More than 50 years of planetary exploration have yielded a rich harvest of data, including many volumes of pictures. These images have revealed the faces of nearly all the nearby worlds, which have turned out to be both forboding and inviting, alien and familiar. Everywhere there is beauty.
We have enough images, in fact, that for many planets, moons, and small bodies we can construct full, global maps. This has been true for places like Mars for decades. For others, such as Mercury and the asteroid Vesta, it has become possible only in the past few years, thanks to the ongoing work of robotic scouts throughout the Solar System and the dedicated people on Earth who fly them.
Following is a series of short videos showing the worlds of the inner Solar System spinning to show their various faces. With two exceptions, each video resulted from taking thousands of individual observations from spacecraft, and combining the data into a 3D computer model.
This look at the Sun comes from the Solar Dynamics Observatory in orbit around the Earth. It shows the Sun as it appeared over the course of the past few days, as seen by sensors tuned to three different wavelengths of extreme ultraviolet light. Later in the decade, new missions will actually fly close to the Sun for even more detailed shots.
This globe comes from thousands of obesrvations by the MESSENGER spacecraft in orbit around Mercury. MESSENGER carries cameras that can observe many wavelenths of light as it bounces off the planet, in order to spy different minerals on the surface. This map shows greatly exaggerated colors in order to highlight the diversity of geology.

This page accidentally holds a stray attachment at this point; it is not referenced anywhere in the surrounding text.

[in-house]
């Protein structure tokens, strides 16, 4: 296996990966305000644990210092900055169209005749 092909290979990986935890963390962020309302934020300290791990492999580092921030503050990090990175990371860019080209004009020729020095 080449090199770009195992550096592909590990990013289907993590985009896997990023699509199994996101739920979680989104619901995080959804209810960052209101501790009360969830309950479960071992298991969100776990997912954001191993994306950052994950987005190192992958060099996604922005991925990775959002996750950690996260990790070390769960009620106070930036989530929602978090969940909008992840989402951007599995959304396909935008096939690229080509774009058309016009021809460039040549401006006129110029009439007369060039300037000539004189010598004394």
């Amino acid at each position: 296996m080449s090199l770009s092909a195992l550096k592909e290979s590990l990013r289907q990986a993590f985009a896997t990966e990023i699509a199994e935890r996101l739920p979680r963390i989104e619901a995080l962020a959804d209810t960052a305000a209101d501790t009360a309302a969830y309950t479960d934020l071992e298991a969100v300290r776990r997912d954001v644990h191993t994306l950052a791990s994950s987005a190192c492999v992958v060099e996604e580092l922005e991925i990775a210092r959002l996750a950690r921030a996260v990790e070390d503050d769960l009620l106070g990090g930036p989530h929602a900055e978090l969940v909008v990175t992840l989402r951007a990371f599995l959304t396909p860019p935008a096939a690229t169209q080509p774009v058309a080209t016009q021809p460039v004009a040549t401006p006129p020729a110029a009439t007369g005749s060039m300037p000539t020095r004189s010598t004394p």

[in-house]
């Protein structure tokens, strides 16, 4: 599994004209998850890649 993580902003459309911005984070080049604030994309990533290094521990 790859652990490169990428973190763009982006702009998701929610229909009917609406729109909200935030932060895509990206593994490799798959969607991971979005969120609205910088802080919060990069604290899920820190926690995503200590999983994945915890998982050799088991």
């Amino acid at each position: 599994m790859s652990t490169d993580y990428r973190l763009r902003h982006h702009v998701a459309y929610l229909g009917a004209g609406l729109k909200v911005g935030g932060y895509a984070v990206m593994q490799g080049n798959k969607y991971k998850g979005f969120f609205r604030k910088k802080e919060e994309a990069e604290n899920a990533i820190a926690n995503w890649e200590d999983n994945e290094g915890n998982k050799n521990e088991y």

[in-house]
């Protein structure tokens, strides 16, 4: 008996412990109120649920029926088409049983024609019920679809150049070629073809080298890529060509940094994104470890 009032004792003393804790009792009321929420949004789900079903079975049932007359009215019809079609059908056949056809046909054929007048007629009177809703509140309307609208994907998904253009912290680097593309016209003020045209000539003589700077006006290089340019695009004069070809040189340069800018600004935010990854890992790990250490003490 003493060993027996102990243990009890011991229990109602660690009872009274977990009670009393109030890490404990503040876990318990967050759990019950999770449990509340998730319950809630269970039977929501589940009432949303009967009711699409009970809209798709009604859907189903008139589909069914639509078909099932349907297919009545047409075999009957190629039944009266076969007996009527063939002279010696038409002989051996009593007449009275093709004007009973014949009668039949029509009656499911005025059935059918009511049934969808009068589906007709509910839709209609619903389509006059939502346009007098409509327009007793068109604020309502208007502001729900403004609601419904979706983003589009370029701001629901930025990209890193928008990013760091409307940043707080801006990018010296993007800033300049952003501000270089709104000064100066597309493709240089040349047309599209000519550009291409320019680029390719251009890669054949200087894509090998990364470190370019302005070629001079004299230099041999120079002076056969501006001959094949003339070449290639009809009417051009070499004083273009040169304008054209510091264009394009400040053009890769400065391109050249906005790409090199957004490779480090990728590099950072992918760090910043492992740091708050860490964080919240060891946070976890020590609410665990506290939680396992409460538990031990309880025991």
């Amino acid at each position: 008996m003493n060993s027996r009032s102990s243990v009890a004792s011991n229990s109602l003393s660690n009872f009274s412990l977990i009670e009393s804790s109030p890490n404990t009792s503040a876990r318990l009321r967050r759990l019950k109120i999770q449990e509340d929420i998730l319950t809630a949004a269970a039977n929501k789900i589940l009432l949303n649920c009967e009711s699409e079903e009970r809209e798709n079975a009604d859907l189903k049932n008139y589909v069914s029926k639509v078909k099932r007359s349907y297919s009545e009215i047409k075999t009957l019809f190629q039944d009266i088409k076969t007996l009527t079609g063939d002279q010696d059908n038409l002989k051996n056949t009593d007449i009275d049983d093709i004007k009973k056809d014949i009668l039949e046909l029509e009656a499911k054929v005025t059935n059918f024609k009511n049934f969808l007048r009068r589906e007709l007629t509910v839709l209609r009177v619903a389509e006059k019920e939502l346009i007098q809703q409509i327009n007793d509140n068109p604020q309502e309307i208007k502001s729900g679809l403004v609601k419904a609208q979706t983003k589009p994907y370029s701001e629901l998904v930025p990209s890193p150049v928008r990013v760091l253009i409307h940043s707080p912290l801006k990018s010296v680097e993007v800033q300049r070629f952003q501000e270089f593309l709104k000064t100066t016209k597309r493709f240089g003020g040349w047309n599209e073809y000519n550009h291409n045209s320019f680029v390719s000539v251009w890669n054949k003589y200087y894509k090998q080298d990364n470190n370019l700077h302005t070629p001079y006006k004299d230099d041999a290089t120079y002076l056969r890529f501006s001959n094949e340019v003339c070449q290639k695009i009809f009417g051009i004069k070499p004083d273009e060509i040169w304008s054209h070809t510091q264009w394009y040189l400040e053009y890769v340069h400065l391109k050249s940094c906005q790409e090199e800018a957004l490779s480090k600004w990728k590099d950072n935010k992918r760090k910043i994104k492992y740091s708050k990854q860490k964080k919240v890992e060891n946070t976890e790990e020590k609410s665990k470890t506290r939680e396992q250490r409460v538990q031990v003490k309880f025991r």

Venus is entirely shrouded in dense clouds, of course, but in the 1990s the Magellan spacecraft mapped the surface anyway using radar. The video highlights two large “continents,” or highlands, Aphrodite Terra and Ishtar Terra, the Maxwell Montes mountain range, and Maat Mons, a large, currently dormant volcano. Notice the motion of the clouds at the beginning. Venus is the one inner planet that rotates “backwards” to the other planets.
This map of the moon comes from thousands of photos sent by the Lunar Reconnaissance Orbiter. Each was taken when the Sun was nearly directly overhead at the moment the image was taken. When all stitched together, they make a globe of striking crispness and clarity.
Here is Mars, showing both the actual relief of its surface features, and a version where the topographical data has been wildly stretched to draw out the planet’s complex landscapes.
Finally, we have Vesta, a tiny place compared to these other worlds, but a giant among the members of the asteroid belt. This rotation is not a computer model, but a series of images stitched together from photos sent by the Dawn spacecraft.
These spinning globes show how much we’ve explored. On the other hand, they serve as a reminder of how much remains unseen. There is no rotating map of the largest asteroid Ceres, or of Pluto. That situation will change next year. However, there are many other worlds in the outer Solar System where there are still blank spaces on the map. Sadly, there are no missions even on the drawing board to explore most of them.
There is still much to do.
This article originally appeared as a guest post on The Planetary Society site.